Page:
Some countries, particularly those that have a long history of vocational education (such as the United Kingdom and the United States), have recently seen a rapid expansion of hybrid schools, providing general and vocational education. The UK government introduced the University Technical Colleges (UTCs) in 2010. These new state-funded institutions (targeting young people aged 14-18) were established to combine academic and vocational education in a new type of hybrid institution.
Denouncing the lack of skills in various technical occupations, Prime Minister Boris Johnson promised to “end the useless gap between the so-called academic variety and the so-called practical variety of education.” In a recently published research article, it was attempted to understand whether UTCs have successfully educated students and bridge the gap between academic and technical education. The cornerstone of these institutions is a teaching curriculum that combines core academic subjects with technical subjects that meet regional skill shortages (such as engineering, manufacturing, or digital technology). UTCs also benefit from the direct involvement of local universities and employers: industry experts help design and deliver project-based learning by trying to develop skills and attributes valued in the workplace.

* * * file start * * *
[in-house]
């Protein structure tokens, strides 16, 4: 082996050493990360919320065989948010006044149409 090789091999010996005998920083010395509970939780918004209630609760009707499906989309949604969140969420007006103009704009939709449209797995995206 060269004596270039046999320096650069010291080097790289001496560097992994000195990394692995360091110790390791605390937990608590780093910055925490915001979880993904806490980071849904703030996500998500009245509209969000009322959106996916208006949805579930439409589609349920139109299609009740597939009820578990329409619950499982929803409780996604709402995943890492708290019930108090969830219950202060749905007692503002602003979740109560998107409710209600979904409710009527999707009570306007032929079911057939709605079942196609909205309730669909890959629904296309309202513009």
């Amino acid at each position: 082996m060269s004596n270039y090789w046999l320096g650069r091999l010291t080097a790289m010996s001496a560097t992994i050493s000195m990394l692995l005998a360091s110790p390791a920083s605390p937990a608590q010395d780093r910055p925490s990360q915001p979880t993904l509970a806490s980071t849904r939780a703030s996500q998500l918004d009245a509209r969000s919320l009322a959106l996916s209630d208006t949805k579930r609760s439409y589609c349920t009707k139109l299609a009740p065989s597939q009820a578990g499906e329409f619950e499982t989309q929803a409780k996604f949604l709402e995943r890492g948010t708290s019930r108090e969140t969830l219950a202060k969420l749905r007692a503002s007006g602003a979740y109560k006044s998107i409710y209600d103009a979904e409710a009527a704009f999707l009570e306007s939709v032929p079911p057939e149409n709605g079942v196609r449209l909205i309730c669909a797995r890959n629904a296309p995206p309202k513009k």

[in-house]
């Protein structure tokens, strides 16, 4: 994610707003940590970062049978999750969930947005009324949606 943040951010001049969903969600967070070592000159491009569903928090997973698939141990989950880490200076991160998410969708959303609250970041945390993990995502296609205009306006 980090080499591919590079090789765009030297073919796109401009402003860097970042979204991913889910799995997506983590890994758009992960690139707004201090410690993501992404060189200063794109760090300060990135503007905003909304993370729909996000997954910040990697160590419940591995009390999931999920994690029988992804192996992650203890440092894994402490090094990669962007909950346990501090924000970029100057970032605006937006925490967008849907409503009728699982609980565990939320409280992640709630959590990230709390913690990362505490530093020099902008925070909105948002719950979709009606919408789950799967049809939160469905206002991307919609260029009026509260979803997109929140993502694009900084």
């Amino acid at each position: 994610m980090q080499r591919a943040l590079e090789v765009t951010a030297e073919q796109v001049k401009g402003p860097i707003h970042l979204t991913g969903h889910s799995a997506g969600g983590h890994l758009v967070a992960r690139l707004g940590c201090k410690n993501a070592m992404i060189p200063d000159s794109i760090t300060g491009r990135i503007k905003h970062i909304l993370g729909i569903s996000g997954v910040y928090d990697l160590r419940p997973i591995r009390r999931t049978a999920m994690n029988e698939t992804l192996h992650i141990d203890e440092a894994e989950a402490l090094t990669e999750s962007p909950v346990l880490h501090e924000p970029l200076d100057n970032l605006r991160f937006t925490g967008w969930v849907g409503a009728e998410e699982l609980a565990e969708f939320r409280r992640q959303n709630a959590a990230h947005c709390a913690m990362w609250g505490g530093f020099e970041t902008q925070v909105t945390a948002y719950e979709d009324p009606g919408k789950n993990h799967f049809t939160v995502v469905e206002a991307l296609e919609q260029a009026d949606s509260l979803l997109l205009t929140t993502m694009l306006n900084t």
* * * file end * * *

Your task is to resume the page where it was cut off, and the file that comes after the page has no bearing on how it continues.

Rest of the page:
The first UTC opened in 2010, with another 58 subsequently opened in England.
The Center for Economic Performance (CEPR) conducted a study on the impact these new academic institutions have had on students and their learning outcomes.
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